On a broader scale, what does our politicians’ penchant for promoting family, rather than the nation’s, interests lead the country to? At one level, politicians assert that as a father it is his duty to secure the future of his children, especially sons, and it is natural for him to be apprenticed to a political career. On the other hand, critics argue that forming ruling family groups is anathema to the practice of democracy and subverts the fairness of the system.

We are probably too far down the road to rescue Indian democracy from different versions of family rule. Prime Minister Narendra Modi can boast of having no family to pass on political favours to, but home minister Rajnath Singh is nurturing a son, and there are others in the ruling party keeping seats warm for their kin.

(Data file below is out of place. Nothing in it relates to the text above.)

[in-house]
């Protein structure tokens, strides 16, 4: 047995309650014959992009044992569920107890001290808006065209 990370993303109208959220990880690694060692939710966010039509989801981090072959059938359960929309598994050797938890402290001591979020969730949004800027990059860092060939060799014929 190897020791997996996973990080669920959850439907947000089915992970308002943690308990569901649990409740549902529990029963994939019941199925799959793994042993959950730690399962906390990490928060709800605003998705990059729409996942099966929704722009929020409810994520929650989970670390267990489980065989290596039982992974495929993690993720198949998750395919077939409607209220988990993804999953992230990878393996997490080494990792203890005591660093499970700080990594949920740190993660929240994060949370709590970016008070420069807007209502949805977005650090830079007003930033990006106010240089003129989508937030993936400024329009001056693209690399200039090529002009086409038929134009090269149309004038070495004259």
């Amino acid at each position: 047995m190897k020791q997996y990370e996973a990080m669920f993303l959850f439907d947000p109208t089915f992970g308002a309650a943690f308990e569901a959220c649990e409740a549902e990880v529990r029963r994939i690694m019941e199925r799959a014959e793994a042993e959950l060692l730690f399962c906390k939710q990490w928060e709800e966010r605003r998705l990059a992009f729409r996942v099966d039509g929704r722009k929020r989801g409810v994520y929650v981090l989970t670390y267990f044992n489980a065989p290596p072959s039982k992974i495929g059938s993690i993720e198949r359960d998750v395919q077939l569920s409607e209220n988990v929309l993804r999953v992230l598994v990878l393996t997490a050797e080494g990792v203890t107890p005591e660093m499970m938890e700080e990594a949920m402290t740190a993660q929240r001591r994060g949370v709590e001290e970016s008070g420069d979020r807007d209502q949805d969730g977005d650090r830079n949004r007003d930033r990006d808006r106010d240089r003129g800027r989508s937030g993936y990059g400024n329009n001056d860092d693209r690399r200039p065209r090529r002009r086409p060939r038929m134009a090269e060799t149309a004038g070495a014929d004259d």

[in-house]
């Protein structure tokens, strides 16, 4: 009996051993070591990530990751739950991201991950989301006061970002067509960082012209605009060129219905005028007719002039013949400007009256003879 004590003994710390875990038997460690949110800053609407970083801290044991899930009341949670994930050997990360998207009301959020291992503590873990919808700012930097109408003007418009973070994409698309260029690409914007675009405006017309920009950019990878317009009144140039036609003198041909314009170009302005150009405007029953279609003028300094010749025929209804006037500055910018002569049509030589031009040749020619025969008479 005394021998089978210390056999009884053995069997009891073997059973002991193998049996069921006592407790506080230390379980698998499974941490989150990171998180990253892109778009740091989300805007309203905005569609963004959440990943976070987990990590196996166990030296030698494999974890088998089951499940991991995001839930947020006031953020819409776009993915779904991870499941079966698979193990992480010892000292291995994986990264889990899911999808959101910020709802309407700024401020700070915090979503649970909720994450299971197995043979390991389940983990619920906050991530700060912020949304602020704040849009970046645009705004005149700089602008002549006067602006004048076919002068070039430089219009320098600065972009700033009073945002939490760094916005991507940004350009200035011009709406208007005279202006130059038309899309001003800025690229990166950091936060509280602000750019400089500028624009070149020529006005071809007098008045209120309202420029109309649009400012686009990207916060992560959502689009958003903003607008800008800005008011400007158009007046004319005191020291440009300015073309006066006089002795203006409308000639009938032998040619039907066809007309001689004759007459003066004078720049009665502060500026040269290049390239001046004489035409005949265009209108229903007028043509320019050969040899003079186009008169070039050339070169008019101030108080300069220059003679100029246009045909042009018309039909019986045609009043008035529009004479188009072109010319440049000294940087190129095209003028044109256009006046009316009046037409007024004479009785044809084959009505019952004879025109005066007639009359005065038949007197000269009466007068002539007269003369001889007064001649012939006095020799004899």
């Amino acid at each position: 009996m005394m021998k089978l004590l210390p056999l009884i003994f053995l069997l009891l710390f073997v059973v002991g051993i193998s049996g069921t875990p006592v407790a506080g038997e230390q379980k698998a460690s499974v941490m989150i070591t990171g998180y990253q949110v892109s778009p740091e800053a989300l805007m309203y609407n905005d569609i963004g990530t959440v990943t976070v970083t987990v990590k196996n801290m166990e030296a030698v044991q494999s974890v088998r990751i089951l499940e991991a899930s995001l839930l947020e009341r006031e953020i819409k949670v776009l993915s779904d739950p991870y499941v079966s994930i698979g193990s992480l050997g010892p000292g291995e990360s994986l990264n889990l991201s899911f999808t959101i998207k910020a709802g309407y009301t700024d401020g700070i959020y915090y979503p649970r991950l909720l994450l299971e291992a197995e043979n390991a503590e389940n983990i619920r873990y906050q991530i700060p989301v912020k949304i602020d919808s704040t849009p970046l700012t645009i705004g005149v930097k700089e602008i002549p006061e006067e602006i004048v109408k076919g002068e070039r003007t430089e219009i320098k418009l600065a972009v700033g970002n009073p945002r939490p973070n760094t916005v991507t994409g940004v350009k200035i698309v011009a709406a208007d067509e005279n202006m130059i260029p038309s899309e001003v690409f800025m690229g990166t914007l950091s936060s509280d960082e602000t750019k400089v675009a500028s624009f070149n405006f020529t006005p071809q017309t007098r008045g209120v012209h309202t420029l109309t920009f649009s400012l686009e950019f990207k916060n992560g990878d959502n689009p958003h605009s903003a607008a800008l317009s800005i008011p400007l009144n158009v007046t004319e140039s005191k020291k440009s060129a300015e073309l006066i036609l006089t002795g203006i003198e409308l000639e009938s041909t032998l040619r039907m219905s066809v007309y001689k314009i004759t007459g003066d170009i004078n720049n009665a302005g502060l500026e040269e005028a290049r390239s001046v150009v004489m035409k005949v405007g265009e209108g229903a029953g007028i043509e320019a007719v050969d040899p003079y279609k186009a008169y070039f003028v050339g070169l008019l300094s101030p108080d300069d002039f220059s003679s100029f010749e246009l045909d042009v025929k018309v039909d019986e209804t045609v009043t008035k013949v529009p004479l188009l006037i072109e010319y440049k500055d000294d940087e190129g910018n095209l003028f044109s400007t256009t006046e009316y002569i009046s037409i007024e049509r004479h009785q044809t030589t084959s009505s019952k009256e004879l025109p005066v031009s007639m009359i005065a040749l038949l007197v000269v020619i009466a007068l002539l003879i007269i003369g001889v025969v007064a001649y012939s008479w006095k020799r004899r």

How then are we to cope with this disregard for democratic norms in running the country? Our leaders offer no apology for promoting their kin although burdening them with a legion of demanding uncles is Mulayam Singh’s innovation. It is as if the Samajwadi Party leader were serving a family feat at taxpayers’ expense. The more family members can join in, the better.

Indian society has been defined by caste and the hierarchical place of each in his or her social standing. Perhaps we should create a new caste of political families who distribute favours to their kin, despite their belonging to low or intermediate castes.

Here, in a sense, is the triumph of political power over caste hierarchy. Take Ms Mayawati’s spells in power in UP because of her exploitation of the dalit vote.